HPTN 071 (PopART): Rationale and design of a cluster-randomised trial of the population impact of an HIV combination prevention intervention including universal testing and treatment - a study protocol for a cluster randomised trial

Richard Hayes, Helen Ayles, Nulda Beyers, Kalpana Sabapathy*, Sian Floyd, Kwame Shanaube, Peter Bock, Sam Griffith, Ayana Moore, Deborah Watson-Jones, Christophe Fraser, Sten H. Vermund, Sarah Fidler, Yaw Agyei, Megan Baldwin, Mark Barnes, Virginia Bond, David Burns, Nathaniel Chishinga, Vanessa CummingsDeborah Donnell, Lynda Emel, Susan Eshleman, Peter Godfrey-Faussett, Elizabeth Greene, James Hargreaves, Katharina Hauck, Tanette Headen, Lyn Horn, Peter Kim, Estelle Piwowar-Manning, Katie McCarthy, Maurice Musheke, Albert Mwango, Alwyn Mwinga, Monde Muyoyeta, Musonda Simwinga, Ab Schaap, Peter C. Smith, Shauna Wolf, Rhonda White

*Corresponding author for this work

Research output: Contribution to journalArticlepeer-review


Background: Effective interventions to reduce HIV incidence in sub-Saharan Africa are urgently needed. Mathematical modelling and the HIV Prevention Trials Network (HPTN) 052 trial results suggest that universal HIV testing combined with immediate antiretroviral treatment (ART) should substantially reduce incidence and may eliminate HIV as a public health problem. We describe the rationale and design of a trial to evaluate this hypothesis.Methods/Design: A rigorously-designed trial of universal testing and treatment (UTT) interventions is needed because: i) it is unknown whether these interventions can be delivered to scale with adequate uptake; ii) there are many uncertainties in the models such that the population-level impact of these interventions is unknown; and ii) there are potential adverse effects including sexual risk disinhibition, HIV-related stigma, over-burdening of health systems, poor adherence, toxicity, and drug resistance.In the HPTN 071 (PopART) trial, 21 communities in ZMB and South Africa (total population 1.2 m) will be randomly allocated to three arms. Arm A will receive the full PopART combination HIV prevention package including annual home-based HIV testing, promotion of medical male circumcision for HIV-negative men, and offer of immediate ART for those testing HIV-positive; Arm B will receive the full package except that ART initiation will follow current national guidelines; Arm C will receive standard of care. A Population Cohort of 2,500 adults will be randomly selected in each community and followed for 3 years to measure the primary outcome of HIV incidence. Based on model projections, the trial will be well-powered to detect predicted effects on HIV incidence and secondary outcomes.Discussion: Trial results, combined with modelling and cost data, will provide short-term and long-term estimates of cost-effectiveness of UTT interventions. Importantly, the three-arm design will enable assessment of how much could be achieved by optimal delivery of current policies and the costs and benefits of extending this to UTT.Trial registration: ClinicalTrials.gov NCT01900977.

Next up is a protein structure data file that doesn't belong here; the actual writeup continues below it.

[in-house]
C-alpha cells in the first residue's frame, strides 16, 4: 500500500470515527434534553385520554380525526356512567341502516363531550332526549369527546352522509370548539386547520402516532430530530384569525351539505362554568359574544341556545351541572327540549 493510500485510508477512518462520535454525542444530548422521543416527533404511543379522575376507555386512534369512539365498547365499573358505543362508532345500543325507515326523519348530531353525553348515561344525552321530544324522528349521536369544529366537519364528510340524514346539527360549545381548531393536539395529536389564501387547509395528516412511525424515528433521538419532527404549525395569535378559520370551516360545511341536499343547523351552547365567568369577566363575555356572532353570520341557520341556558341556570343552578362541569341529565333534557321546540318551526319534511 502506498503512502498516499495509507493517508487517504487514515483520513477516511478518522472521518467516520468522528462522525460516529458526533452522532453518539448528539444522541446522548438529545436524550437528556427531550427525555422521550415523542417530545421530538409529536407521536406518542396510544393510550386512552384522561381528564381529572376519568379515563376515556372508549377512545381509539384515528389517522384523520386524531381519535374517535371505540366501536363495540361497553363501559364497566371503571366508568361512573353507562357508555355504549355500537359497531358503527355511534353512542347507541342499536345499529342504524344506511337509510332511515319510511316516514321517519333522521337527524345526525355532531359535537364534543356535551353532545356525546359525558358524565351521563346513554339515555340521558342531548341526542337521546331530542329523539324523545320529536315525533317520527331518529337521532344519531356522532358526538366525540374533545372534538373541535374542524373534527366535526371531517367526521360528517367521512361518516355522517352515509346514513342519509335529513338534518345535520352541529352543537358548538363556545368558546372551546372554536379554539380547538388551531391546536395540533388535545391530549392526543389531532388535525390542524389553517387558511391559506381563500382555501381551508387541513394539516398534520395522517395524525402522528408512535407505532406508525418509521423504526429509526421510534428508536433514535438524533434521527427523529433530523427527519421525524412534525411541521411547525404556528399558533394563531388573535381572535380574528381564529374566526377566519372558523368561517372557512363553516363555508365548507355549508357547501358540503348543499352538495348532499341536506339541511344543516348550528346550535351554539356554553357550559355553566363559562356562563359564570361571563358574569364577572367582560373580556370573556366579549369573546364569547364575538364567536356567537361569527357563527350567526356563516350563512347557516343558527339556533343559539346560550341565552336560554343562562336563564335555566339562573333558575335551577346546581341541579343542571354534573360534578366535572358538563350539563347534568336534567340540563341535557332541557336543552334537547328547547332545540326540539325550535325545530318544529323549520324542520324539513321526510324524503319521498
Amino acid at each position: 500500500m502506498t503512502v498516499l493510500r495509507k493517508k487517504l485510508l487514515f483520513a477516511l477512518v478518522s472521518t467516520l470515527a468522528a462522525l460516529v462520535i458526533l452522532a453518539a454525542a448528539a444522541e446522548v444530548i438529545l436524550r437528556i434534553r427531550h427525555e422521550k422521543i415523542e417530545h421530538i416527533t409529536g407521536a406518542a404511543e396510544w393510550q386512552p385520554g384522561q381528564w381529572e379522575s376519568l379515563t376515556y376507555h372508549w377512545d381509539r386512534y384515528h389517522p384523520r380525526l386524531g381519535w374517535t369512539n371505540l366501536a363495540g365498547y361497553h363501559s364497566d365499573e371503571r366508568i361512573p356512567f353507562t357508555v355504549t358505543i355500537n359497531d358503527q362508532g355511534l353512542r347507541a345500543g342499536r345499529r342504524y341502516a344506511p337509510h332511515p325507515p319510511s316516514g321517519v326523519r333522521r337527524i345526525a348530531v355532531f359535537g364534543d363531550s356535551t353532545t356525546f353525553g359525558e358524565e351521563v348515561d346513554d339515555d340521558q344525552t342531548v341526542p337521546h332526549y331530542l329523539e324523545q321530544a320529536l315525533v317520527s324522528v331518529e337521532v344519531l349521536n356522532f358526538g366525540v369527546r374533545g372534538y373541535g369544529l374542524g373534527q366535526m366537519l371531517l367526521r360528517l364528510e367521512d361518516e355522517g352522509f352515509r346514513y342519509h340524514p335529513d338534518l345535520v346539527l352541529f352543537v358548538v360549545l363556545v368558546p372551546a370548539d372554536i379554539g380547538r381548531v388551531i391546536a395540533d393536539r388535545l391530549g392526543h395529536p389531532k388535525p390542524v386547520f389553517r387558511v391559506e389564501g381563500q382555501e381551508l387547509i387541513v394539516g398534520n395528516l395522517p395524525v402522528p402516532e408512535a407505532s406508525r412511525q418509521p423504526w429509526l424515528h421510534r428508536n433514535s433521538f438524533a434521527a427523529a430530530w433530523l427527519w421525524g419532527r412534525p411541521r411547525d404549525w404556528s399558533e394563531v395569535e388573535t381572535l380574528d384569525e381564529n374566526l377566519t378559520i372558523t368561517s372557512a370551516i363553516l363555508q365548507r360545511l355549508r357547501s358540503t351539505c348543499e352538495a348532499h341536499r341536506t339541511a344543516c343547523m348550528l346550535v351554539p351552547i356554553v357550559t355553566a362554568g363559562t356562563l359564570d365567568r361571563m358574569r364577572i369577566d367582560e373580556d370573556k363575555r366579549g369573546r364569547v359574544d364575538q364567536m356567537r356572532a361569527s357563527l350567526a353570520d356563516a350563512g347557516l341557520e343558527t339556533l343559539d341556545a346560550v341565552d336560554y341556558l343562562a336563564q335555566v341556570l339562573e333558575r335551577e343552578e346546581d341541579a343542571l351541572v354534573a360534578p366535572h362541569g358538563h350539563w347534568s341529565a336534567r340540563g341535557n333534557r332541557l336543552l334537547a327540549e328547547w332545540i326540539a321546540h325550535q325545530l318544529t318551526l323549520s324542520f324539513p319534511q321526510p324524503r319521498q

Original languageEnglish
Article number57
Issue number1
Publication statusPublished - 13 Feb 2014

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